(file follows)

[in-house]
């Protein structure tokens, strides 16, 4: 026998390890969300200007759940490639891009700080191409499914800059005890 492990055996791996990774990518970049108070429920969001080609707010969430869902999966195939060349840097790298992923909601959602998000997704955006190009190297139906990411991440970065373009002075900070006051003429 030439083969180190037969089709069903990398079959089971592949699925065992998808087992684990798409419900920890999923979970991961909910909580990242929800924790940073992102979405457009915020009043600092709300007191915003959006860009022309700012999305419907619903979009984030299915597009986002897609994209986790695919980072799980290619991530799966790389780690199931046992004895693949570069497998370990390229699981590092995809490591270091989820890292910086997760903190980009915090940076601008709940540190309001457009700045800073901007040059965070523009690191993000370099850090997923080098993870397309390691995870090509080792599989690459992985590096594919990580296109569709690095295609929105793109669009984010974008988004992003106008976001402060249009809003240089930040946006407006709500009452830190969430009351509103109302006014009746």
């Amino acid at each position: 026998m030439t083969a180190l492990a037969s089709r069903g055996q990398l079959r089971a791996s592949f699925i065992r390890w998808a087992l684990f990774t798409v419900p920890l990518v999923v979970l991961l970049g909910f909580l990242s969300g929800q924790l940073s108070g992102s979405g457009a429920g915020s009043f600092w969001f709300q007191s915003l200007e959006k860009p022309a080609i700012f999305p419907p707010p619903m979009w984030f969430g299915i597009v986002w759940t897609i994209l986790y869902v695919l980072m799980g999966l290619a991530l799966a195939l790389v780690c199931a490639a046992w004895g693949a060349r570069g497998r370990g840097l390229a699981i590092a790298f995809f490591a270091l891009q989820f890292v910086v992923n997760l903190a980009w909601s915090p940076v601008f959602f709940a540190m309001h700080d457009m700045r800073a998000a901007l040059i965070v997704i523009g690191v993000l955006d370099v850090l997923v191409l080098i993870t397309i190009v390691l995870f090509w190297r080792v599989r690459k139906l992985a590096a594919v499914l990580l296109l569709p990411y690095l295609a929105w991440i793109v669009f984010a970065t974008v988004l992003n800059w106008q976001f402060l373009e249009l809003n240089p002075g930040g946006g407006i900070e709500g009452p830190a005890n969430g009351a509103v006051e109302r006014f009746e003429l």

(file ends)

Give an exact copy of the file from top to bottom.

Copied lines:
[in-house]
């Protein structure tokens, strides 16, 4: 026998390890969300200007759940490639891009700080191409499914800059005890 492990055996791996990774990518970049108070429920969001080609707010969430869902999966195939060349840097790298992923909601959602998000997704955006190009190297139906990411991440970065373009002075900070006051003429 030439083969180190037969089709069903990398079959089971592949699925065992998808087992684990798409419900920890999923979970991961909910909580990242929800924790940073992102979405457009915020009043600092709300007191915003959006860009022309700012999305419907619903979009984030299915597009986002897609994209986790695919980072799980290619991530799966790389780690199931046992004895693949570069497998370990390229699981590092995809490591270091989820890292910086997760903190980009915090940076601008709940540190309001457009700045800073901007040059965070523009690191993000370099850090997923080098993870397309390691995870090509080792599989690459992985590096594919990580296109569709690095295609929105793109669009984010974008988004992003106008976001402060249009809003240089930040946006407006709500009452830190969430009351509103109302006014009746």
């Amino acid at each position: 026998m030439t083969a180190l492990a037969s089709r069903g055996q990398l079959r089971a791996s592949f699925i065992r390890w998808a087992l684990f990774t798409v419900p920890l990518v999923v979970l991961l970049g909910f909580l990242s969300g929800q924790l940073s108070g992102s979405g457009a429920g915020s009043f600092w969001f709300q007191s915003l200007e959006k860009p022309a080609i700012f999305p419907p707010p619903m979009w984030f969430g299915i597009v986002w759940t897609i994209l986790y869902v695919l980072m799980g999966l290619a991530l799966a195939l790389v780690c199931a490639a046992w004895g693949a060349r570069g497998r370990g840097l390229a699981i590092a790298f995809f490591a270091l891009q989820f890292v910086v992923n997760l903190a980009w909601s915090p940076v601008f959602f709940a540190m309001h700080d457009m700045r800073a998000a901007l040059i965070v997704i523009g690191v993000l955006d370099v850090l997923v191409l080098i993870t397309i190009v390691l995870f090509w190297r080792v599989r690459k139906l992985a590096a594919v499914l990580l296109l569709p990411y690095l295609a929105w991440i793109v669009f984010a970065t974008v988004l992003n800059w106008q976001f402060l373009e249009l809003n240089p002075g930040g946006g407006i900070e709500g009452p830190a005890n969430g009351a509103v006051e109302r006014f009746e003429l």